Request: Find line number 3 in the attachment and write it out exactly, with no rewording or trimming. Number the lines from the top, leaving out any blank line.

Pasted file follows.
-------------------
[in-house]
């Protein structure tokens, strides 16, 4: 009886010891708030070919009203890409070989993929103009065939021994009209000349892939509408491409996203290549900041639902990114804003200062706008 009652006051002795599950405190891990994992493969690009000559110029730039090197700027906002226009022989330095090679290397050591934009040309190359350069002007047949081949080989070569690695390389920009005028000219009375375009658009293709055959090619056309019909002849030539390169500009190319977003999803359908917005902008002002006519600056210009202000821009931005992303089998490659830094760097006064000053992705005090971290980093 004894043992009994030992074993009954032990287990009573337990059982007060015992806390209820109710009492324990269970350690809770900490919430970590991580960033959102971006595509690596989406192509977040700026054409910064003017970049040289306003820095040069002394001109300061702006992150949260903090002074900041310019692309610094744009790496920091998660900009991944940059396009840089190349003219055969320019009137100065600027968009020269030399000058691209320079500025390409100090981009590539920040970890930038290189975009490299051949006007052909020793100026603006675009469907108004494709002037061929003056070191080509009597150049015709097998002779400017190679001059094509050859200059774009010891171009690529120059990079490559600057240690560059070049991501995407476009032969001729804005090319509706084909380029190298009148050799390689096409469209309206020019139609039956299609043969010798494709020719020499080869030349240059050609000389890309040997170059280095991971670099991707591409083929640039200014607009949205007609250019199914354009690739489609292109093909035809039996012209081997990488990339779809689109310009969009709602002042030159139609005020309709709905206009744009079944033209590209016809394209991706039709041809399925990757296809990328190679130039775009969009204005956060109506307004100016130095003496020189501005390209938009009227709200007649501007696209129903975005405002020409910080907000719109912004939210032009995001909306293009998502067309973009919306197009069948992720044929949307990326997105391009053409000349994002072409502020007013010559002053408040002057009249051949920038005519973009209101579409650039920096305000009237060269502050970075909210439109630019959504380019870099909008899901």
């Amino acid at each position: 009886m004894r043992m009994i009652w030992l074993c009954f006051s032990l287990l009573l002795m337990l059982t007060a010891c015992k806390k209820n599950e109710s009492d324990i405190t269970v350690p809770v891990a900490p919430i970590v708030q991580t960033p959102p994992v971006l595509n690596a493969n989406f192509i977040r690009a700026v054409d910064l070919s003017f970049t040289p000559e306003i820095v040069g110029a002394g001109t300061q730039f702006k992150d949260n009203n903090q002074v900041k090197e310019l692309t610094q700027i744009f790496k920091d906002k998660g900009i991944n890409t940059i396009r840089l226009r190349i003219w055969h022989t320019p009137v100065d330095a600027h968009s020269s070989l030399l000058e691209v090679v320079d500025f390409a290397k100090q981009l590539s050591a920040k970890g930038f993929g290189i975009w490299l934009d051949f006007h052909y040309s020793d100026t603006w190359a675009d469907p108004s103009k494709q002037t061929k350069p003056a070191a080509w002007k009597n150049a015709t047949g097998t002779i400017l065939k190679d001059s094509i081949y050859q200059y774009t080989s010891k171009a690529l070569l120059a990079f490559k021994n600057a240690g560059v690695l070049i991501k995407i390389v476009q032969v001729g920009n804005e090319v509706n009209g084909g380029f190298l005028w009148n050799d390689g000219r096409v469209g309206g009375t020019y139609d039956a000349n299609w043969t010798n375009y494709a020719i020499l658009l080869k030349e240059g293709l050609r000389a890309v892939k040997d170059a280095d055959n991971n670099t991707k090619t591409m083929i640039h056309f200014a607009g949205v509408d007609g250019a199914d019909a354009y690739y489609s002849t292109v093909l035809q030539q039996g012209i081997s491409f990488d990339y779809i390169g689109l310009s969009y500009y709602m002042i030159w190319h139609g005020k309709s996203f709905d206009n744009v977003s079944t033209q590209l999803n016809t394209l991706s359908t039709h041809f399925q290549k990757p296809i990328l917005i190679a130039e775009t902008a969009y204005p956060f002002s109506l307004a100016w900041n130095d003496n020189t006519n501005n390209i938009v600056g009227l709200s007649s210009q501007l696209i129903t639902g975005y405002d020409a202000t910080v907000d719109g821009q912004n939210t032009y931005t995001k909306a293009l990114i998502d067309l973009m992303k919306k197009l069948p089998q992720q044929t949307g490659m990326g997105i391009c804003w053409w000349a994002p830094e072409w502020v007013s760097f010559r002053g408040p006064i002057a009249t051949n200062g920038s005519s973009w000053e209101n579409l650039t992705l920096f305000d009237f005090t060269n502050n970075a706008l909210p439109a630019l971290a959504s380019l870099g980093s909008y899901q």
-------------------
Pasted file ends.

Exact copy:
């Amino acid at each position: 009886m004894r043992m009994i009652w030992l074993c009954f006051s032990l287990l009573l002795m337990l059982t007060a010891c015992k806390k209820n599950e109710s009492d324990i405190t269970v350690p809770v891990a900490p919430i970590v708030q991580t960033p959102p994992v971006l595509n690596a493969n989406f192509i977040r690009a700026v054409d910064l070919s003017f970049t040289p000559e306003i820095v040069g110029a002394g001109t300061q730039f702006k992150d949260n009203n903090q002074v900041k090197e310019l692309t610094q700027i744009f790496k920091d906002k998660g900009i991944n890409t940059i396009r840089l226009r190349i003219w055969h022989t320019p009137v100065d330095a600027h968009s020269s070989l030399l000058e691209v090679v320079d500025f390409a290397k100090q981009l590539s050591a920040k970890g930038f993929g290189i975009w490299l934009d051949f006007h052909y040309s020793d100026t603006w190359a675009d469907p108004s103009k494709q002037t061929k350069p003056a070191a080509w002007k009597n150049a015709t047949g097998t002779i400017l065939k190679d001059s094509i081949y050859q200059y774009t080989s010891k171009a690529l070569l120059a990079f490559k021994n600057a240690g560059v690695l070049i991501k995407i390389v476009q032969v001729g920009n804005e090319v509706n009209g084909g380029f190298l005028w009148n050799d390689g000219r096409v469209g309206g009375t020019y139609d039956a000349n299609w043969t010798n375009y494709a020719i020499l658009l080869k030349e240059g293709l050609r000389a890309v892939k040997d170059a280095d055959n991971n670099t991707k090619t591409m083929i640039h056309f200014a607009g949205v509408d007609g250019a199914d019909a354009y690739y489609s002849t292109v093909l035809q030539q039996g012209i081997s491409f990488d990339y779809i390169g689109l310009s969009y500009y709602m002042i030159w190319h139609g005020k309709s996203f709905d206009n744009v977003s079944t033209q590209l999803n016809t394209l991706s359908t039709h041809f399925q290549k990757p296809i990328l917005i190679a130039e775009t902008a969009y204005p956060f002002s109506l307004a100016w900041n130095d003496n020189t006519n501005n390209i938009v600056g009227l709200s007649s210009q501007l696209i129903t639902g975005y405002d020409a202000t910080v907000d719109g821009q912004n939210t032009y931005t995001k909306a293009l990114i998502d067309l973009m992303k919306k197009l069948p089998q992720q044929t949307g490659m990326g997105i391009c804003w053409w000349a994002p830094e072409w502020v007013s760097f010559r002053g408040p006064i002057a009249t051949n200062g920038s005519s973009w000053e209101n579409l650039t992705l920096f305000d009237f005090t060269n502050n970075a706008l909210p439109a630019l971290a959504s380019l870099g980093s909008y899901q």